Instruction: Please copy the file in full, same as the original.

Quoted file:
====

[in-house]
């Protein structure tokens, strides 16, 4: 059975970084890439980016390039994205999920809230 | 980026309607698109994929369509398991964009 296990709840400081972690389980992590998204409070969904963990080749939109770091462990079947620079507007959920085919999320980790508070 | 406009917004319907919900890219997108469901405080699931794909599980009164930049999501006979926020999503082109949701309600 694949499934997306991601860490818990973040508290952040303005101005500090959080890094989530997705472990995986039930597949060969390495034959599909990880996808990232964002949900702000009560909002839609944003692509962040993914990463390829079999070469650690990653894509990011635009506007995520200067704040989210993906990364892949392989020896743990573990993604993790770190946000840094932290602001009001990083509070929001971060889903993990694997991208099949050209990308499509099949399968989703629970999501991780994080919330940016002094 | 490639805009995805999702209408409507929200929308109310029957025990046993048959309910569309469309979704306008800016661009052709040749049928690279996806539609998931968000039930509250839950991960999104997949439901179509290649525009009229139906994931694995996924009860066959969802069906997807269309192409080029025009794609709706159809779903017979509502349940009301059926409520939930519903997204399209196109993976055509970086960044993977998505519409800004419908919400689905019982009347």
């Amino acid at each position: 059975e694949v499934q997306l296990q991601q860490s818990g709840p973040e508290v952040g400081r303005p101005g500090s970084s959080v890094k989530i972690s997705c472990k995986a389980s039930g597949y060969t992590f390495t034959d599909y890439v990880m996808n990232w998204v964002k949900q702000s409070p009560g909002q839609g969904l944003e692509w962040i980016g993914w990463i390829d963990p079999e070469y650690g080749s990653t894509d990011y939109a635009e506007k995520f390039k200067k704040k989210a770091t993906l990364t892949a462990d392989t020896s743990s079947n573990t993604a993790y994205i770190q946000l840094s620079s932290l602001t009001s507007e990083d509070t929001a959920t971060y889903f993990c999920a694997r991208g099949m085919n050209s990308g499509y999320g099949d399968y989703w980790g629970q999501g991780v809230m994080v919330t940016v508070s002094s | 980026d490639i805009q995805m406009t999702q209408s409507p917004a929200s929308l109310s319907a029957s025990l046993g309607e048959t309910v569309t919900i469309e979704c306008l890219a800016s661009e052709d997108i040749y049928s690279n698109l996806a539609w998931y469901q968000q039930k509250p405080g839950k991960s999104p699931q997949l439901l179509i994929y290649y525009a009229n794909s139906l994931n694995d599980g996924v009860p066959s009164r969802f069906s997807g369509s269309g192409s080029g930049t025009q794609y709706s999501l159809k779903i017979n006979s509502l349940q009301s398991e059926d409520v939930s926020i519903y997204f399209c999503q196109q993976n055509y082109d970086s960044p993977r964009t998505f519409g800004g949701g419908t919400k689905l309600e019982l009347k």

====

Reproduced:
[in-house]
């Protein structure tokens, strides 16, 4: 059975970084890439980016390039994205999920809230 | 980026309607698109994929369509398991964009 296990709840400081972690389980992590998204409070969904963990080749939109770091462990079947620079507007959920085919999320980790508070 | 406009917004319907919900890219997108469901405080699931794909599980009164930049999501006979926020999503082109949701309600 694949499934997306991601860490818990973040508290952040303005101005500090959080890094989530997705472990995986039930597949060969390495034959599909990880996808990232964002949900702000009560909002839609944003692509962040993914990463390829079999070469650690990653894509990011635009506007995520200067704040989210993906990364892949392989020896743990573990993604993790770190946000840094932290602001009001990083509070929001971060889903993990694997991208099949050209990308499509099949399968989703629970999501991780994080919330940016002094 | 490639805009995805999702209408409507929200929308109310029957025990046993048959309910569309469309979704306008800016661009052709040749049928690279996806539609998931968000039930509250839950991960999104997949439901179509290649525009009229139906994931694995996924009860066959969802069906997807269309192409080029025009794609709706159809779903017979509502349940009301059926409520939930519903997204399209196109993976055509970086960044993977998505519409800004419908919400689905019982009347």
């Amino acid at each position: 059975e694949v499934q997306l296990q991601q860490s818990g709840p973040e508290v952040g400081r303005p101005g500090s970084s959080v890094k989530i972690s997705c472990k995986a389980s039930g597949y060969t992590f390495t034959d599909y890439v990880m996808n990232w998204v964002k949900q702000s409070p009560g909002q839609g969904l944003e692509w962040i980016g993914w990463i390829d963990p079999e070469y650690g080749s990653t894509d990011y939109a635009e506007k995520f390039k200067k704040k989210a770091t993906l990364t892949a462990d392989t020896s743990s079947n573990t993604a993790y994205i770190q946000l840094s620079s932290l602001t009001s507007e990083d509070t929001a959920t971060y889903f993990c999920a694997r991208g099949m085919n050209s990308g499509y999320g099949d399968y989703w980790g629970q999501g991780v809230m994080v919330t940016v508070s002094s | 980026d490639i805009q995805m406009t999702q209408s409507p917004a929200s929308l109310s319907a029957s025990l046993g309607e048959t309910v569309t919900i469309e979704c306008l890219a800016s661009e052709d997108i040749y049928s690279n698109l996806a539609w998931y469901q968000q039930k509250p405080g839950k991960s999104p699931q997949l439901l179509i994929y290649y525009a009229n794909s139906l994931n694995d599980g996924v009860p066959s009164r969802f069906s997807g369509s269309g192409s080029g930049t025009q794609y709706s999501l159809k779903i017979n006979s509502l349940q009301s398991e059926d409520v939930s926020i519903y997204f399209c999503q196109q993976n055509y082109d970086s960044p993977r964009t998505f519409g800004g949701g419908t919400k689905l309600e019982l009347k």